Top 12 Most Expensive Cat Breeds in the World: Ashera vs Savannah

What is the most expensive cat breed in the world for 2018? The snow leopard-looking Ashera breed produces only five litter per year, so owning one is a true gem. That is, if you’re willing to shell out $125,000 apiece. Here’s our complete list of the most expensive cat breeds in the world in 2018:

  1. The Ashera – Up to $125,000
  2. Savannah – $50,000
  3. Bengal – $25,000
  4. Persian – $5,500
  5. Peterbald – $5,000
  6. Sphynx – $3,000
  7. Scottish Fold – $3,000
  8. Russian Blue – $3,000
  9. American Curl – $1,200
  10. American Wirehair – $1,200
  11. British Shorthair – $800 to $1,000
  12. Maine Coon – $1,000

Cats are among the most preferred pets in the US and cat owners are willing to spend more than $1,200 a year on average on their adorable feline. Americanproducts.org reports that the total US pet industry expenditure was estimated to be about $69.4 billion in 2017. Pet owners spent $29.7 billion on food, $14.9 billion on supplies and over-the-counter medicines, $16.6 billion on veterinary care, $2 billion on live animal purchases, and $6.1 billion on other services.

Cats are the second most popular pets in the US with 47.1 million households adopting a pet feline, compared to 60.2 million households with a pet dog. There are an estimated 94.2 million pet cats in the US. Petfoodindustry.com reports that the US pet food market is projected to grow 4.4% in 2018 and reach $27 billion.

Rich pet owners are willing to spend huge sums to buy and raise rare cat breeds. In this article, we list the top 12 most expensive cat breeds in the world. If you are bursting with moolah and feline love, check out these adorable cat breeds and buy the one that you love.

12. Maine Coon – $1,000

A New England native, the Maine Coon is distinguished by its mouse hunting skills, adaptability to the extreme cold weather of the US northeast, and its large tufted ears, fluffy tail, and shaggy coat. This large animal however has a kind disposition and is very intelligent.

Some Maine Coons are known to weigh more than 20 pounds. They achieve their full size in three to five years. This feline is affable and good-natured and adapts easily to different personalities and lifestyles. They follow people around, but aren’t needy. Males are prone to silly, entertaining antics, while females behave in a more dignified manner. The laidback and friendly Maine Coon is an ideal pet for families with kids and cat-friendly dogs.

11. British Shorthair – $800 to $1,000

Adaptable, affectionate, and attached to their owners, British Shorthairs are great to watch. They are sociable animals and can easily get along with household members and other pets. But they do not like to be carried.

British Shorthairs have their origin in the domestic cats of the Roman Empire. They were noted for their hunting abilities and strength, but the modern breed has become a bit clumsy. The earliest members of this breed were produced from UK street cats. Breeders have worked hard to make this species resilient to health issues and diseases.

The British Shorthair is adorably chubby and more rounded compared to its American counterpart. They come in many colors and are known for their copper eyes, bluish-gray fur, and wide face. A British Shorthair kitten can cost between $800 to $1,000 which finds it a place in this list of most expensive cat breeds. The British Shorthair is a quiet feline but loves showing affection. They are usually not energetic or active, but laidback and easy-going.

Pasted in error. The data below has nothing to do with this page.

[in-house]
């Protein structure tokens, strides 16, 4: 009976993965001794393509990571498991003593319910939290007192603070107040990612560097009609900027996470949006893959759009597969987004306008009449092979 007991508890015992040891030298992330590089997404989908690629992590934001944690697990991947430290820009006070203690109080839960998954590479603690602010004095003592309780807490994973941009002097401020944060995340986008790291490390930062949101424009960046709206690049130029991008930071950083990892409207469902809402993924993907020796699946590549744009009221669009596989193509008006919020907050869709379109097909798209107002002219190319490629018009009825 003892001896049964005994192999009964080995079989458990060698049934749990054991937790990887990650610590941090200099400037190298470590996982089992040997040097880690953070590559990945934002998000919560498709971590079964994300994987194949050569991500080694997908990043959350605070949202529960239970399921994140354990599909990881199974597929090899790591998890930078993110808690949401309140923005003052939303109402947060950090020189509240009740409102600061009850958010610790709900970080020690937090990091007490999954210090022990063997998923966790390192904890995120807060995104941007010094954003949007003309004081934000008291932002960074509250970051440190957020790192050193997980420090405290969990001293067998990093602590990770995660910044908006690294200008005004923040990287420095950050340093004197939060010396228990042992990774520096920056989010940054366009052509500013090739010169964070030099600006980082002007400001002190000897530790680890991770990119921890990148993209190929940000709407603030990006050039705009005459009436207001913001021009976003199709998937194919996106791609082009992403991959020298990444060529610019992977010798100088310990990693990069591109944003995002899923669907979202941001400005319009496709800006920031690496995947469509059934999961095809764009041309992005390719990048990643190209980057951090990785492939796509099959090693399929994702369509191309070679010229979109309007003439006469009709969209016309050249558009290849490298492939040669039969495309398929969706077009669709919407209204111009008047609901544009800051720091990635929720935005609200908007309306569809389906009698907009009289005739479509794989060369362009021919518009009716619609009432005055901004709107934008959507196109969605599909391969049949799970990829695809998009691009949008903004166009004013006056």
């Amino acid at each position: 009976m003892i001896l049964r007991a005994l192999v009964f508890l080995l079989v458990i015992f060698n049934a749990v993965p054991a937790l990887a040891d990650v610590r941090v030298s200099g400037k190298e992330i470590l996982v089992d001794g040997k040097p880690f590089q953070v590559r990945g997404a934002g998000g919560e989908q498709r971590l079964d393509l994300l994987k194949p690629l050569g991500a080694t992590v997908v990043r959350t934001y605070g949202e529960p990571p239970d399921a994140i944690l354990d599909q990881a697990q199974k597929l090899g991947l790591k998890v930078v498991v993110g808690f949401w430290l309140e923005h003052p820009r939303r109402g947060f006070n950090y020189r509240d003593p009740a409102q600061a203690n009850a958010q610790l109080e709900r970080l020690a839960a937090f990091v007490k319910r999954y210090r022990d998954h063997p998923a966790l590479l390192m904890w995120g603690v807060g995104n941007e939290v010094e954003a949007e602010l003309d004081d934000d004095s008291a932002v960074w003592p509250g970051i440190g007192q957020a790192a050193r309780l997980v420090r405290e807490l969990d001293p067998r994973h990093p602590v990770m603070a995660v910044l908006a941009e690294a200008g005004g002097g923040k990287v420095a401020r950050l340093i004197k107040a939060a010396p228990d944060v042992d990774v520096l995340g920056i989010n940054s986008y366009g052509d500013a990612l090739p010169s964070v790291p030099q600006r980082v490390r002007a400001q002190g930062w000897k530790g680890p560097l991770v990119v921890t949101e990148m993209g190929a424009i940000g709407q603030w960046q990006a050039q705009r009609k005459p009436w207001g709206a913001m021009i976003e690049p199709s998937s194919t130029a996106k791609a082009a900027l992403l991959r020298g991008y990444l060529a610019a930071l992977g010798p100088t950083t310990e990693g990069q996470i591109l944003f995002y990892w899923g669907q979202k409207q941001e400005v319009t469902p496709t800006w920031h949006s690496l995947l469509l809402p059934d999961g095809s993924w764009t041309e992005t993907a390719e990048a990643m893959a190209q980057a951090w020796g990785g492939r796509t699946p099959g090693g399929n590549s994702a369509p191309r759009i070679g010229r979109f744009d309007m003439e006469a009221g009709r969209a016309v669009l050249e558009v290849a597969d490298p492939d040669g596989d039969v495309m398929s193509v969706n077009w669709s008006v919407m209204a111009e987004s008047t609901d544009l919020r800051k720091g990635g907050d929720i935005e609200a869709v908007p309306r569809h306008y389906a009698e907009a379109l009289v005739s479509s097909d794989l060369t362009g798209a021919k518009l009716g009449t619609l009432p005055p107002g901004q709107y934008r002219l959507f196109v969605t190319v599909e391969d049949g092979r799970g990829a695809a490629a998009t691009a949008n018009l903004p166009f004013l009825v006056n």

10. American Wirehair – $1,200

This is the quintessential American cat breed. It is the result of a spontaneous mutation that took place among farm cats in upstate New York around 1966. The feline’s trademark wirehaired coat distinguishes it from other breeds. The American Wirehair is easy to look after and resilient to diseases which makes them a favorite among casual cat lovers as well as serious breeders.

Similar to the American Shorthair, the Wirehair is playful, affectionate, good-natured, adaptable, and even clownish. It is an athletic cat that is moderately active. The American Wirehair is also smart and likes playing with interactive and puzzle toys. It likes to socialize with visitors and follows household members everywhere. The breed is generally healthy and doesn’t need combing or brushing except in spring when it sheds its winter coat. It gets along great with children and other pets in the household.

9. American Curl – $1,200

The American Curl is affectionate and playful and a popular breed among cat lovers. Its distinguishing physical traits are its silk flat-lying coat, medium-sized rectangular body, expressive eyes, and curling ears. The origin of this breed can be traced back to a stray black female cat with long hair and funny ears that was adopted by Joe and Grace Ruga in Lakewood, California in 1981. The couple named the cat “Shulamith” and all American Curls are traced back to this feline.

The trademark curly ears of the American Curl have been caused by random mutation. This cat has a very affectionate personality and likes to socialize with humans and other cats. It is not very vocal but an intelligent breed. The long-haired cats of this variety need plenty of grooming.

8. Russian Blue – $3,000

This feline attracts onlookers with its brilliant green eyes and silvery blue coat. Plus, it is playful and smart which makes it a perfect pet for any household. The Russian Blue is loyal to its masters and adapts quickly to their moods. They like to socialize with their owners but are a bit shy with strangers. This breed can be expensive at about $3,000 a kitten, but they aren’t high maintenance.

The Russian Blue is also known as “the Archangel cat” as its origins can be traced to the city of Archangel in Russia. It was introduced to the rest of the world in 1875 in England. As mentioned above, Russian Blue cats are reserved with strangers and stick to themselves. Despite this apparently cold personality, they look often content and happy because their mouth shape resembles a small smile.

7. Scottish Fold – $3,000

The Scottish Fold can be traced back to a farm in the Tayside region of Scotland in 1961. A shepherd named William Ross saw the cat, obtained a kitten, and developed the breed. The Scottish Fold is distinguished by its flexible ears that fold downward and forward providing the cat’s face a teddy bear, owl, or pixie look that attracted many American cat lovers.